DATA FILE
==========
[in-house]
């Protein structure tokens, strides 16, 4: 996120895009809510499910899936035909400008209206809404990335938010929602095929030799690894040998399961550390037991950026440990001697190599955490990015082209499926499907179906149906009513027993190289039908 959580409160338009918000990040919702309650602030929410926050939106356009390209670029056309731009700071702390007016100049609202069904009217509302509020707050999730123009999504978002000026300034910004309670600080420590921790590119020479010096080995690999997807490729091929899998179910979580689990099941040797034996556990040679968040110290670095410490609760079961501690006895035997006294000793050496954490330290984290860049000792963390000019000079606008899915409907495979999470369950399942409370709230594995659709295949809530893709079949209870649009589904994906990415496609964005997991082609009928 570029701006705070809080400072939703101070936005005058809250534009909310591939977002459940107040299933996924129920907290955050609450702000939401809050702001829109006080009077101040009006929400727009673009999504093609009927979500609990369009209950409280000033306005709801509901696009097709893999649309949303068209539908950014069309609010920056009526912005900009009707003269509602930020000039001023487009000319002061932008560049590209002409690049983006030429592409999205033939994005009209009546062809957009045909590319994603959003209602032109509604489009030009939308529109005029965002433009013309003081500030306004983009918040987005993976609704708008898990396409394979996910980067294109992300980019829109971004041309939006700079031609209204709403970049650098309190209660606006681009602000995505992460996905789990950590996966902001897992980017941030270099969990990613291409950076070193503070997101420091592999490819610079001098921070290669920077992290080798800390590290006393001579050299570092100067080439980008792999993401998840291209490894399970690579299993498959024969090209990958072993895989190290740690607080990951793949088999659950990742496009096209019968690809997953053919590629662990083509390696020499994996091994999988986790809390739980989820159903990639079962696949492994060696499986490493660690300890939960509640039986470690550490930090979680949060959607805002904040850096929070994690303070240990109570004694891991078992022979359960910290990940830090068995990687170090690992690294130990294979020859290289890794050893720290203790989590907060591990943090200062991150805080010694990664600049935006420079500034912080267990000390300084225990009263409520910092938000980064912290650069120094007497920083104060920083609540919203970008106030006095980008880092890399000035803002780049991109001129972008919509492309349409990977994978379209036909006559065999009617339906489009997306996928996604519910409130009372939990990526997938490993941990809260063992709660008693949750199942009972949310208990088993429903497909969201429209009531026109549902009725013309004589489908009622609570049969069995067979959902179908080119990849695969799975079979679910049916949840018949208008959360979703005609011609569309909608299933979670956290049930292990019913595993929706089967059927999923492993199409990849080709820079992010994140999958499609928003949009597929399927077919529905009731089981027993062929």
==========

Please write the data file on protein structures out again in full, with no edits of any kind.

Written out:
[in-house]
């Protein structure tokens, strides 16, 4: 996120895009809510499910899936035909400008209206809404990335938010929602095929030799690894040998399961550390037991950026440990001697190599955490990015082209499926499907179906149906009513027993190289039908 959580409160338009918000990040919702309650602030929410926050939106356009390209670029056309731009700071702390007016100049609202069904009217509302509020707050999730123009999504978002000026300034910004309670600080420590921790590119020479010096080995690999997807490729091929899998179910979580689990099941040797034996556990040679968040110290670095410490609760079961501690006895035997006294000793050496954490330290984290860049000792963390000019000079606008899915409907495979999470369950399942409370709230594995659709295949809530893709079949209870649009589904994906990415496609964005997991082609009928 570029701006705070809080400072939703101070936005005058809250534009909310591939977002459940107040299933996924129920907290955050609450702000939401809050702001829109006080009077101040009006929400727009673009999504093609009927979500609990369009209950409280000033306005709801509901696009097709893999649309949303068209539908950014069309609010920056009526912005900009009707003269509602930020000039001023487009000319002061932008560049590209002409690049983006030429592409999205033939994005009209009546062809957009045909590319994603959003209602032109509604489009030009939308529109005029965002433009013309003081500030306004983009918040987005993976609704708008898990396409394979996910980067294109992300980019829109971004041309939006700079031609209204709403970049650098309190209660606006681009602000995505992460996905789990950590996966902001897992980017941030270099969990990613291409950076070193503070997101420091592999490819610079001098921070290669920077992290080798800390590290006393001579050299570092100067080439980008792999993401998840291209490894399970690579299993498959024969090209990958072993895989190290740690607080990951793949088999659950990742496009096209019968690809997953053919590629662990083509390696020499994996091994999988986790809390739980989820159903990639079962696949492994060696499986490493660690300890939960509640039986470690550490930090979680949060959607805002904040850096929070994690303070240990109570004694891991078992022979359960910290990940830090068995990687170090690992690294130990294979020859290289890794050893720290203790989590907060591990943090200062991150805080010694990664600049935006420079500034912080267990000390300084225990009263409520910092938000980064912290650069120094007497920083104060920083609540919203970008106030006095980008880092890399000035803002780049991109001129972008919509492309349409990977994978379209036909006559065999009617339906489009997306996928996604519910409130009372939990990526997938490993941990809260063992709660008693949750199942009972949310208990088993429903497909969201429209009531026109549902009725013309004589489908009622609570049969069995067979959902179908080119990849695969799975079979679910049916949840018949208008959360979703005609011609569309909608299933979670956290049930292990019913595993929706089967059927999923492993199409990849080709820079992010994140999958499609928003949009597929399927077919529905009731089981027993062929």